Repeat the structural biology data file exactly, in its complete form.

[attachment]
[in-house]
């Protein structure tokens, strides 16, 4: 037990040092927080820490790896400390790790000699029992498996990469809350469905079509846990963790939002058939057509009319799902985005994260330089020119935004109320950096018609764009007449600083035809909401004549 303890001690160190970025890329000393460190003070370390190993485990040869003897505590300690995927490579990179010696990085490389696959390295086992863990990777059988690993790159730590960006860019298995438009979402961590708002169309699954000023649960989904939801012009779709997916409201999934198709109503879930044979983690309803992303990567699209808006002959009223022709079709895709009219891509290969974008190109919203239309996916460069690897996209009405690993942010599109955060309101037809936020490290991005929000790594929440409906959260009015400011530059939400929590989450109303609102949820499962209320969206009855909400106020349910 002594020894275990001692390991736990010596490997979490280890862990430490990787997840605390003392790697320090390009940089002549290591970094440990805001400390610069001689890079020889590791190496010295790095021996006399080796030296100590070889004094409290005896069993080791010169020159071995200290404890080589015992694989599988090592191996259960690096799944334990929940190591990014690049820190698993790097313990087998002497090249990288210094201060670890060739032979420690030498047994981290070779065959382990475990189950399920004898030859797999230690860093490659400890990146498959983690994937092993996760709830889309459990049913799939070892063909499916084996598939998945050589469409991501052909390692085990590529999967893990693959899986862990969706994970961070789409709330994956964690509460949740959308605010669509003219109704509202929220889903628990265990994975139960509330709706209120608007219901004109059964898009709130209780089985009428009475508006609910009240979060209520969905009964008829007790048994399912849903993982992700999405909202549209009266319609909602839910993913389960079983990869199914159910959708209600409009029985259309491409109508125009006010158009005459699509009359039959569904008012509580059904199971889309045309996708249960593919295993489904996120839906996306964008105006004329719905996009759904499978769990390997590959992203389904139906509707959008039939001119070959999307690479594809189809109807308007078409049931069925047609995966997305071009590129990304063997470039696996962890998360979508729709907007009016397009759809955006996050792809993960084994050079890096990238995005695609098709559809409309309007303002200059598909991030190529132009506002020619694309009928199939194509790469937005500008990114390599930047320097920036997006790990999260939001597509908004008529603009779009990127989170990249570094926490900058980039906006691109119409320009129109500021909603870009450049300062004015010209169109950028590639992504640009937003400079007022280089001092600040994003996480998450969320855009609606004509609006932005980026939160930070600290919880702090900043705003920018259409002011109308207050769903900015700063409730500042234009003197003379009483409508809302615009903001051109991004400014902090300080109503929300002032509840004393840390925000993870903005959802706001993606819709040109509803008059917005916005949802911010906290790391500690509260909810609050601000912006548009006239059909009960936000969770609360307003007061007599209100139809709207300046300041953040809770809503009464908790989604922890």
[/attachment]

[in-house]
């Protein structure tokens, strides 16, 4: 037990040092927080820490790896400390790790000699029992498996990469809350469905079509846990963790939002058939057509009319799902985005994260330089020119935004109320950096018609764009007449600083035809909401004549 303890001690160190970025890329000393460190003070370390190993485990040869003897505590300690995927490579990179010696990085490389696959390295086992863990990777059988690993790159730590960006860019298995438009979402961590708002169309699954000023649960989904939801012009779709997916409201999934198709109503879930044979983690309803992303990567699209808006002959009223022709079709895709009219891509290969974008190109919203239309996916460069690897996209009405690993942010599109955060309101037809936020490290991005929000790594929440409906959260009015400011530059939400929590989450109303609102949820499962209320969206009855909400106020349910 002594020894275990001692390991736990010596490997979490280890862990430490990787997840605390003392790697320090390009940089002549290591970094440990805001400390610069001689890079020889590791190496010295790095021996006399080796030296100590070889004094409290005896069993080791010169020159071995200290404890080589015992694989599988090592191996259960690096799944334990929940190591990014690049820190698993790097313990087998002497090249990288210094201060670890060739032979420690030498047994981290070779065959382990475990189950399920004898030859797999230690860093490659400890990146498959983690994937092993996760709830889309459990049913799939070892063909499916084996598939998945050589469409991501052909390692085990590529999967893990693959899986862990969706994970961070789409709330994956964690509460949740959308605010669509003219109704509202929220889903628990265990994975139960509330709706209120608007219901004109059964898009709130209780089985009428009475508006609910009240979060209520969905009964008829007790048994399912849903993982992700999405909202549209009266319609909602839910993913389960079983990869199914159910959708209600409009029985259309491409109508125009006010158009005459699509009359039959569904008012509580059904199971889309045309996708249960593919295993489904996120839906996306964008105006004329719905996009759904499978769990390997590959992203389904139906509707959008039939001119070959999307690479594809189809109807308007078409049931069925047609995966997305071009590129990304063997470039696996962890998360979508729709907007009016397009759809955006996050792809993960084994050079890096990238995005695609098709559809409309309007303002200059598909991030190529132009506002020619694309009928199939194509790469937005500008990114390599930047320097920036997006790990999260939001597509908004008529603009779009990127989170990249570094926490900058980039906006691109119409320009129109500021909603870009450049300062004015010209169109950028590639992504640009937003400079007022280089001092600040994003996480998450969320855009609606004509609006932005980026939160930070600290919880702090900043705003920018259409002011109308207050769903900015700063409730500042234009003197003379009483409508809302615009903001051109991004400014902090300080109503929300002032509840004393840390925000993870903005959802706001993606819709040109509803008059917005916005949802911010906290790391500690509260909810609050601000912006548009006239059909009960936000969770609360307003007061007599209100139809709207300046300041953040809770809503009464908790989604922890």